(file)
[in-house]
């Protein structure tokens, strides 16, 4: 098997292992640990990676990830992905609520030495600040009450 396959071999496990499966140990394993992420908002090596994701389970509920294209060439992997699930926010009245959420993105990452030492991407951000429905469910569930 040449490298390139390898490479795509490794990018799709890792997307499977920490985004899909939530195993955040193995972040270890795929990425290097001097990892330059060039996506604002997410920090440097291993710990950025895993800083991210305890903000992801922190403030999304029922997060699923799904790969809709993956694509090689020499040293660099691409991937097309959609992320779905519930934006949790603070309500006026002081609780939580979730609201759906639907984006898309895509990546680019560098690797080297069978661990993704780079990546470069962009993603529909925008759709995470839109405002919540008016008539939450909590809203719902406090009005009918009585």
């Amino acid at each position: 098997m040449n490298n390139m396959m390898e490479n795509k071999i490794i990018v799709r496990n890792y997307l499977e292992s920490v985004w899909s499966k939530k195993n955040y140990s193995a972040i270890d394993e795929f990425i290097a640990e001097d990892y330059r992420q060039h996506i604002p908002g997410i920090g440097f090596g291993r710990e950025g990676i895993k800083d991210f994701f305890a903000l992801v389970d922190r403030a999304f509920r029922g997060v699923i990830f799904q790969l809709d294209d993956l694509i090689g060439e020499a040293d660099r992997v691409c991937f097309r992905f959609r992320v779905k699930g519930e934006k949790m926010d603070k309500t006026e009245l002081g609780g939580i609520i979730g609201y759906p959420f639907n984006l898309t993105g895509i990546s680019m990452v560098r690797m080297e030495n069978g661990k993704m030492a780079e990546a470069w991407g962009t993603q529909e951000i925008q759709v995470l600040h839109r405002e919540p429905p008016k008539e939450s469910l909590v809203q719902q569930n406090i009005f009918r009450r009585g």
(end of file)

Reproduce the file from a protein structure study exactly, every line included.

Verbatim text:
[in-house]
């Protein structure tokens, strides 16, 4: 098997292992640990990676990830992905609520030495600040009450 396959071999496990499966140990394993992420908002090596994701389970509920294209060439992997699930926010009245959420993105990452030492991407951000429905469910569930 040449490298390139390898490479795509490794990018799709890792997307499977920490985004899909939530195993955040193995972040270890795929990425290097001097990892330059060039996506604002997410920090440097291993710990950025895993800083991210305890903000992801922190403030999304029922997060699923799904790969809709993956694509090689020499040293660099691409991937097309959609992320779905519930934006949790603070309500006026002081609780939580979730609201759906639907984006898309895509990546680019560098690797080297069978661990993704780079990546470069962009993603529909925008759709995470839109405002919540008016008539939450909590809203719902406090009005009918009585």
């Amino acid at each position: 098997m040449n490298n390139m396959m390898e490479n795509k071999i490794i990018v799709r496990n890792y997307l499977e292992s920490v985004w899909s499966k939530k195993n955040y140990s193995a972040i270890d394993e795929f990425i290097a640990e001097d990892y330059r992420q060039h996506i604002p908002g997410i920090g440097f090596g291993r710990e950025g990676i895993k800083d991210f994701f305890a903000l992801v389970d922190r403030a999304f509920r029922g997060v699923i990830f799904q790969l809709d294209d993956l694509i090689g060439e020499a040293d660099r992997v691409c991937f097309r992905f959609r992320v779905k699930g519930e934006k949790m926010d603070k309500t006026e009245l002081g609780g939580i609520i979730g609201y759906p959420f639907n984006l898309t993105g895509i990546s680019m990452v560098r690797m080297e030495n069978g661990k993704m030492a780079e990546a470069w991407g962009t993603q529909e951000i925008q759709v995470l600040h839109r405002e919540p429905p008016k008539e939450s469910l909590v809203q719902q569930n406090i009005f009918r009450r009585g």